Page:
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This is What Shanghai's Massive Wholesale Food Market Looks Like

Ever wonder where your food is coming from?
By - Photos: Brandon McGhee Sep 27, 2020 Shopping
Going to the Seafood Market used to be a thing in Shanghai, when the Tongchuan Lu Seafood Market still existed in Putuo district. It was rough, it was dirty, it was slippery, it stunk in summer and the vendors had switches on their scales to cheat you. It was no Tsukiji. But it still had some charm.

You could browse, bargain, buy enough crabs to feed an apartment complex, and then have dinner. I once saw an alligator there hidden under a bench; I saw my first snake being butchered at the market, its gallbladder dropped into a plastic water bottle of baijiu, and its skin turned into a snappy cold salad. Going to the seafood market was never boring.

Eventually it was shut down and the vendors relocated to the far side of the city.

I was reminded of it again recently as a major market has been popping up on my Moments, from chefs making late-night trips to harass and purchase seafood for their restaurants.

So the other day, SmSh photographer Brandon McGhee and I made the 45-minute trip up the North-South Highway to outer Baoshan district. That’s where the vendors from the old Tongchuan Lu market have congregated, at the Jiangyang Market.



There are two Jiangyang markets, to be precise: the little Jiangyang Market (小江阳) and the big Jiangyang Market (大江杨), with different names in Chinese.



Seafood is concentrated in the little Jiangyang Market, so that’s where we spent an hour before going across the street, past the massive wholesale fruit hangars, and eventually dipping into the vegetable area, which is so massive that entire rows are given to a single vegetable or two. We browsed Eggplant. We toured Winter Melon and Potato. We saw signs for Burdock and Jiaobai towns but our feet hurt, so we called it an afternoon.

If you’re at all interested in how Shanghai gets, trades, handles or ships its food, and how the logistics of feeding a city of 25 million work, it’s a fascinating tour through our food supply. If Baoshan is just too far (even if the markets are just off the highway), then here’s a peek of what they look like during a random hour of a random day.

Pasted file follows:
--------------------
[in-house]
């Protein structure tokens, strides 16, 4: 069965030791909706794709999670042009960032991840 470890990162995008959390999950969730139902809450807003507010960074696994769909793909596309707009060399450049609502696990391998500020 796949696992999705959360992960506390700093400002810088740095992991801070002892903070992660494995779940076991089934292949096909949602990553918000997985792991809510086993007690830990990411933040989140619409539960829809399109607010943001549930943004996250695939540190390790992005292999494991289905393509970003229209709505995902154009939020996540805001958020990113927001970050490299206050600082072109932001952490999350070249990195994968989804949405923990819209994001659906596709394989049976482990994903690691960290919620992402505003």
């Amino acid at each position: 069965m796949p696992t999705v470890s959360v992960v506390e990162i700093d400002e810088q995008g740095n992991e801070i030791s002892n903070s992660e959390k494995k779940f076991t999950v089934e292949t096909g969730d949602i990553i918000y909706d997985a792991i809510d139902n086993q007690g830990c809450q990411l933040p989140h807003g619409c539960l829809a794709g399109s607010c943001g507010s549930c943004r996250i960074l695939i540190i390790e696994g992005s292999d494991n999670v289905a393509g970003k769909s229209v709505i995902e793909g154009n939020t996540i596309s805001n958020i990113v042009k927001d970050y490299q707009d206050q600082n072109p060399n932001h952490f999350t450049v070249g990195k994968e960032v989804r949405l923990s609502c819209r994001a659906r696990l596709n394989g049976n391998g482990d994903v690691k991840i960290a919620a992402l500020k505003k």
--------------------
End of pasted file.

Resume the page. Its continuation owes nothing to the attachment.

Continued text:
The entrance to the market. Scooters to the right, container trucks to the left. Pedestrians? Who would walk in here? (Us.)



The covered world where it all happens. Vendors line both sides with dozens of tanks each bubbling away.



Spiny lobsters are apparently becoming popular in Shanghai — the kind with no claws. These ones made the trip from southern Australia but the vendor advertised lobsters from as far away as Cuba.



Big, craggy oysters from Dalian, 12rmb each.



A Canadian Dungeness crab looking out from the tank.



Swimmer crabs, the kinds with the set of swimming fins at the back of their legs, are immensely popular.



UFO — unidentified fish object. How come we never seen this stuff on menus in downtown?





Baby shark doo doo do doo doo do.



More swimmer crabs.



Where crabs go when they die.





The blue trike is basically the emblem of the seafood market, with people racing around on them constantly, moving seafood from one part of the market to the other. Interestingly, the trikes from the vegetable market are painted green, so you know who's who.



One of the more varied and eye-catching set of tanks.





Crabs with their fists tied up like prize fighters before the fight.





Out of the ocean and into the hairy crab section, which was just coming to life when we visited. The season, they say, is a little late this year.



Bags of crustacean gold.



Critters.



This guy is a crab sexer. He flips over the crabs and determines the gender (round flap, it's female; pointed flap, it's male) before sorting them.



This woman, in the yellow glove, is a crab sizer. Her partner tosses the crabs into the bowls in front of her, which are set on digital scales. She reflexively tosses the crabs into various metal chutes by size before they get sexed.



Jaywalker.





This was a cabbage truck over in the vegetable side of the market, and the first non-seafood vendor we stopped to talk to. Based on our conversations, at least, a large amount of the city's vegetables are grown in Yancheng in Jiangsu province.



Emoji alley.



Just one of several storehouses for winter melons. Two kinds are available: these, with the glossy green skin, and the ones in the background of the photo below, with a powdery white skin. All the vendors agreed the variety with powdery white skin tastes better.



Food guts.

The end!

*
The Jiangyang Seafood Market (江阳水产市场) is located a million billion miles away at 1700 Taihe Lu, near Tieyang Lu / 泰和路1700号, 近铁杨路. It's basically open 24/7.

TELL EVERYONE

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